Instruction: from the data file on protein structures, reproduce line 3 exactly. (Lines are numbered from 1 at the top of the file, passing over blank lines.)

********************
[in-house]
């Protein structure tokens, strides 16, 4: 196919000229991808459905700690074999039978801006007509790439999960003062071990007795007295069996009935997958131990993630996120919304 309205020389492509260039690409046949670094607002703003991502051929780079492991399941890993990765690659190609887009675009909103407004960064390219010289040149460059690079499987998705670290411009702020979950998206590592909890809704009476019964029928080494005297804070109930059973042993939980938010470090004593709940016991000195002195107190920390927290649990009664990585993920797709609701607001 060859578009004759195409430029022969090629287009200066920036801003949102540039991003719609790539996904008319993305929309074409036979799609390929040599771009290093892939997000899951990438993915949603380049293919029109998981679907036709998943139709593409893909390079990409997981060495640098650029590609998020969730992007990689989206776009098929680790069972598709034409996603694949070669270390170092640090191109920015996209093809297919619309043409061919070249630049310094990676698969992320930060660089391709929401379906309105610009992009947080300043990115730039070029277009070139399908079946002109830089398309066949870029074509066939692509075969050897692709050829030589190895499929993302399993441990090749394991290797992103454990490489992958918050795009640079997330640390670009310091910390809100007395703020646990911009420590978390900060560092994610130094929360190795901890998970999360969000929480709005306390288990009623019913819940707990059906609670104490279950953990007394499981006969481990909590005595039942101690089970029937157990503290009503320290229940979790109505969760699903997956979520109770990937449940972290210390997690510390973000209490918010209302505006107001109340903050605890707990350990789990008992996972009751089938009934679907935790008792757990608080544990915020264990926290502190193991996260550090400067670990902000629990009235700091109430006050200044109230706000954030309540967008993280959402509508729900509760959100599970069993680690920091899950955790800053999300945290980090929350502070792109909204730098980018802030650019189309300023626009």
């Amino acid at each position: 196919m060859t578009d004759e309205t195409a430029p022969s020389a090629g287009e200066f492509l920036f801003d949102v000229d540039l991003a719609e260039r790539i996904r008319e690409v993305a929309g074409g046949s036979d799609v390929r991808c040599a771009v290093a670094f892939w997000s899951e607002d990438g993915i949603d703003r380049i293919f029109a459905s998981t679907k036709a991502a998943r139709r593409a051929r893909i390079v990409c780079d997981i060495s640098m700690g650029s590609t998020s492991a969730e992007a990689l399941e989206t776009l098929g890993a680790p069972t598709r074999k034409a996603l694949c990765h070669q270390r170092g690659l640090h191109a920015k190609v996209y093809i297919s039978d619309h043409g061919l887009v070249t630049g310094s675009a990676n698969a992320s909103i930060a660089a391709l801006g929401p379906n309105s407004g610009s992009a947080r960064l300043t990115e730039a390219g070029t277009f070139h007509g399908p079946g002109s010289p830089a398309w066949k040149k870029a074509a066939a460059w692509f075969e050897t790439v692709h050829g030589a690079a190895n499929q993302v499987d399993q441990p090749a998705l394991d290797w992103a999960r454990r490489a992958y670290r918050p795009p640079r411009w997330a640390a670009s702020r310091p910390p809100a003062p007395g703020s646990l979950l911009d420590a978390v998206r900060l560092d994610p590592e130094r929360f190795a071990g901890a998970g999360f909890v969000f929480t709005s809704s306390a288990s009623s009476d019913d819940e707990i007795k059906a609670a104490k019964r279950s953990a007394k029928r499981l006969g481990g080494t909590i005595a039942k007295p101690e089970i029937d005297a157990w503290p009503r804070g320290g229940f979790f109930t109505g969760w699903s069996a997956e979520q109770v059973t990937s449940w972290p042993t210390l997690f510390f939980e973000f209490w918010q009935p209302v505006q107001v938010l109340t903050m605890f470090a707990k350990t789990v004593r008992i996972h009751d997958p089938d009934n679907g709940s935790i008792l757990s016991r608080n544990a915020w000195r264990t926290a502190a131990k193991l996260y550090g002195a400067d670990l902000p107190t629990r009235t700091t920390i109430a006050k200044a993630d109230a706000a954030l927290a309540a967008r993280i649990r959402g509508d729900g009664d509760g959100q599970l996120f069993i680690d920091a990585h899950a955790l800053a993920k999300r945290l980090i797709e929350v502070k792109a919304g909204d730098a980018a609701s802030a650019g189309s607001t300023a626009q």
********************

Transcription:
């Amino acid at each position: 196919m060859t578009d004759e309205t195409a430029p022969s020389a090629g287009e200066f492509l920036f801003d949102v000229d540039l991003a719609e260039r790539i996904r008319e690409v993305a929309g074409g046949s036979d799609v390929r991808c040599a771009v290093a670094f892939w997000s899951e607002d990438g993915i949603d703003r380049i293919f029109a459905s998981t679907k036709a991502a998943r139709r593409a051929r893909i390079v990409c780079d997981i060495s640098m700690g650029s590609t998020s492991a969730e992007a990689l399941e989206t776009l098929g890993a680790p069972t598709r074999k034409a996603l694949c990765h070669q270390r170092g690659l640090h191109a920015k190609v996209y093809i297919s039978d619309h043409g061919l887009v070249t630049g310094s675009a990676n698969a992320s909103i930060a660089a391709l801006g929401p379906n309105s407004g610009s992009a947080r960064l300043t990115e730039a390219g070029t277009f070139h007509g399908p079946g002109s010289p830089a398309w066949k040149k870029a074509a066939a460059w692509f075969e050897t790439v692709h050829g030589a690079a190895n499929q993302v499987d399993q441990p090749a998705l394991d290797w992103a999960r454990r490489a992958y670290r918050p795009p640079r411009w997330a640390a670009s702020r310091p910390p809100a003062p007395g703020s646990l979950l911009d420590a978390v998206r900060l560092d994610p590592e130094r929360f190795a071990g901890a998970g999360f909890v969000f929480t709005s809704s306390a288990s009623s009476d019913d819940e707990i007795k059906a609670a104490k019964r279950s953990a007394k029928r499981l006969g481990g080494t909590i005595a039942k007295p101690e089970i029937d005297a157990w503290p009503r804070g320290g229940f979790f109930t109505g969760w699903s069996a997956e979520q109770v059973t990937s449940w972290p042993t210390l997690f510390f939980e973000f209490w918010q009935p209302v505006q107001v938010l109340t903050m605890f470090a707990k350990t789990v004593r008992i996972h009751d997958p089938d009934n679907g709940s935790i008792l757990s016991r608080n544990a915020w000195r264990t926290a502190a131990k193991l996260y550090g002195a400067d670990l902000p107190t629990r009235t700091t920390i109430a006050k200044a993630d109230a706000a954030l927290a309540a967008r993280i649990r959402g509508d729900g009664d509760g959100q599970l996120f069993i680690d920091a990585h899950a955790l800053a993920k999300r945290l980090i797709e929350v502070k792109a919304g909204d730098a980018a609701s802030a650019g189309s607001t300023a626009q």